Science can spur theological reflection


By Fr. Bud Grant

Fr. Grant

Recently I received this terse e-mail from a student: “who is Chardin?”  Well, Chardin was a Jesuit paleontologist who wove a breathtakingly mystical yet sublimely rational vision of how all of the earth’s undulating epochs of life and death form the evolving self-expression of the “Cosmic Christ” to be fulfilled in the eschatological “Omega Point.”
Chardin’s admittedly problematic poetic science has suffered waves of popularity and dismissal, but his urge to intertwine rational explorations of the natural world with suprarational faith remains potent. The harmony that ought to exist between the sciences and faith has always been fragile.  One of its very earliest proponents was Ambrose of Milan who, in his “Hexameron,” says: “The world is an example of the workings of God because, while we observe the work, the Worker is brought before us … and work is a distinctive mark of divine majesty from which the wisdom of God is made manifest.”
Timid religious fear of intellectual inquiry into nature is a sign, not of faith, but of mere ideology. Any appearance of a contradiction between faith and reason simply requires that we retrace our steps to discover the root of our error.  After all, Christian intellectuals once argued that the world was created on Oct. 23, 4004 B.C.E.  The conviction that reason cannot threaten genuine faith finds champions in every age, from Boethius to Aquinas to Chardin to, most recently, Dr. John Haught, of the Woodstock Theological Center.
Still, the on-again off-again romance between faith and reason is as fragile today as it was when Darwin first published “On the Origin of Species” in 1859.  Creationists still force a literalist reading of Genesis. “Scientific Materialists,” to use Haught’s phrase, including Richard Dawkins, Christopher Hitchens, Stephen Jay Gould, and especially Daniel Dennett, use evolutionary science as a bludgeon to hammer at faith. Dennett’s “Darwin’s Dangerous Idea,” in particular, is a formidable intellectual assault. The crux of his argument is theodicy: why does a loving God allow the earth to evolve through millennia, creating and then sweeping away countless species and whole ecosystems in order to finally arrive at homo sapiens? Haught replies in “God After Darwin:” “Darwin has gifted us with an account of life whose depth, beauty, and pathos — when seen in the context of the larger cosmic epic of evolution — expose us afresh to a raw reality of the sacred and to a resoundingly meaningful universe.” Science is an impetus to a deeper and broader theological reflection.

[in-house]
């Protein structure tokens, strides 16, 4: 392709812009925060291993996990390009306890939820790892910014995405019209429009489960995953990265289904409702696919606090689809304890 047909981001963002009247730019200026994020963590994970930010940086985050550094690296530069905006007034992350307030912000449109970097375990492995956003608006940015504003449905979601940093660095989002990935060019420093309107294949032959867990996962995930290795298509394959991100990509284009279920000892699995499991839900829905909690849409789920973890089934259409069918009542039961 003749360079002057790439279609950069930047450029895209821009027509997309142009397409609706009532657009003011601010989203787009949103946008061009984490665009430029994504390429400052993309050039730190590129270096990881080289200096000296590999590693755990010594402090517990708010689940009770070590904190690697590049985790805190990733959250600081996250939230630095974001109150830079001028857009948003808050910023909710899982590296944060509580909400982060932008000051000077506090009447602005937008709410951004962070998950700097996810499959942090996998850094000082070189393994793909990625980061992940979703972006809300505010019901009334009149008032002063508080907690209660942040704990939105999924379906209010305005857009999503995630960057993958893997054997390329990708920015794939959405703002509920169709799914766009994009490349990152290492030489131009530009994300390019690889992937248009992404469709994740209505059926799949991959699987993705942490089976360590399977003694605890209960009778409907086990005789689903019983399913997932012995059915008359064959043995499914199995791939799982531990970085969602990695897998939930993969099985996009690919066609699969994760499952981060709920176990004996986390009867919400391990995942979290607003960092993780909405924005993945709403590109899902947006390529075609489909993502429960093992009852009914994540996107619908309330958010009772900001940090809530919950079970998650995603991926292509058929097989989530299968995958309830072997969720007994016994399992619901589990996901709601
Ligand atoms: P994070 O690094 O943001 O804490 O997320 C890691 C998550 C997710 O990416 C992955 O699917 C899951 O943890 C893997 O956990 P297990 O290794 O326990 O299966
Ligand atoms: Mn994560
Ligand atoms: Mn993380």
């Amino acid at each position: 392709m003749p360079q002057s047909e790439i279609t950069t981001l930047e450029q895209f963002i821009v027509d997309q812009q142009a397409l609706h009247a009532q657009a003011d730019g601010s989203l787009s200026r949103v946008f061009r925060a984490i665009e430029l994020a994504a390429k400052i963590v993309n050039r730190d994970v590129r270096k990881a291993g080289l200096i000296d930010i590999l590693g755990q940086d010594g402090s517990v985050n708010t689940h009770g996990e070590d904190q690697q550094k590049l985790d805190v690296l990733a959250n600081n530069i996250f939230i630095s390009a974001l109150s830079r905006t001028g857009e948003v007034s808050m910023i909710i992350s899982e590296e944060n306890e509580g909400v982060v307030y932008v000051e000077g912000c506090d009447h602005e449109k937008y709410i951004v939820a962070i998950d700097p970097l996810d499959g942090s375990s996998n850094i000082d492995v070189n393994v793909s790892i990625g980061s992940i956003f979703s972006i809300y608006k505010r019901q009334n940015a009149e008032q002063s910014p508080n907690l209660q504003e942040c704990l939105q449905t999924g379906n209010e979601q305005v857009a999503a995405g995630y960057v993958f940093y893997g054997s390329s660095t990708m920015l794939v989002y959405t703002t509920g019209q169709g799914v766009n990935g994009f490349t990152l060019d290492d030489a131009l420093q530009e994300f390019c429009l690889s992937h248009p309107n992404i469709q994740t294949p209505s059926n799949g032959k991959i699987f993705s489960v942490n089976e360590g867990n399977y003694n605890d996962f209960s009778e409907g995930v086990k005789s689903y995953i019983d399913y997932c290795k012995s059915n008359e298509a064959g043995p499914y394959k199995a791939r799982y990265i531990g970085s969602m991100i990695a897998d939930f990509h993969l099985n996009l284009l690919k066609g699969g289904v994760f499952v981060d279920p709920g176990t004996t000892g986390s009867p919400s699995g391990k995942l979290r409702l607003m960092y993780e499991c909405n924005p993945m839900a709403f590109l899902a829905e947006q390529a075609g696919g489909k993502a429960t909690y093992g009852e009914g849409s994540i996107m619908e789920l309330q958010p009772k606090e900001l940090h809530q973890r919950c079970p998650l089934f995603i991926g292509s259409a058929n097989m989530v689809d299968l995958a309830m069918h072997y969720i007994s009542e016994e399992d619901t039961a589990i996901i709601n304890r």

“Evolutionary theology,” he says, “seeks to show how our new awareness of cosmic and biological evolution can enhance and enrich traditional teachings about God and God’s way of acting in the world.”  For him, this consists of a  “hope for a final future fulfillment”  in which “the universe is … still emerging into being … that has never yet been actualized but that we may hope will come into being in the future, not just our own future, but also that of the entire universe.”
It must be said that Haught’s peculiarly eschatological hope is problematic for environmental sustainability.  In “The Promise of Nature,” he evokes a “vision of nature as promise” which means that the “universe is an adventurous journey toward the complexity and beauty of a future perfection.”  Nature’s value “consists not so much of its sacramentally mediating a divine presence, as of its nurturing a promise of future perfection.”  This teleological outlook, like Chardin’s, is too optimistic.  It cries for an ethical warning against development hubris that encourages us to simplify, commodify, use — and dispose of nature, unless we take such human initiatives to be part of evolution.
Still, Haught’s contribution is that environmental theologians ought to probe deeply into the science of God’s creation with the absolute best use of our reason, not to dispel mystery, but to elucidate it; not to worship the Earth, but to admire it; not to be threatened by what we might find, but to wallow in it.
(Father Bud Grant is a professor of theology at St. Ambrose University in Davenport.)

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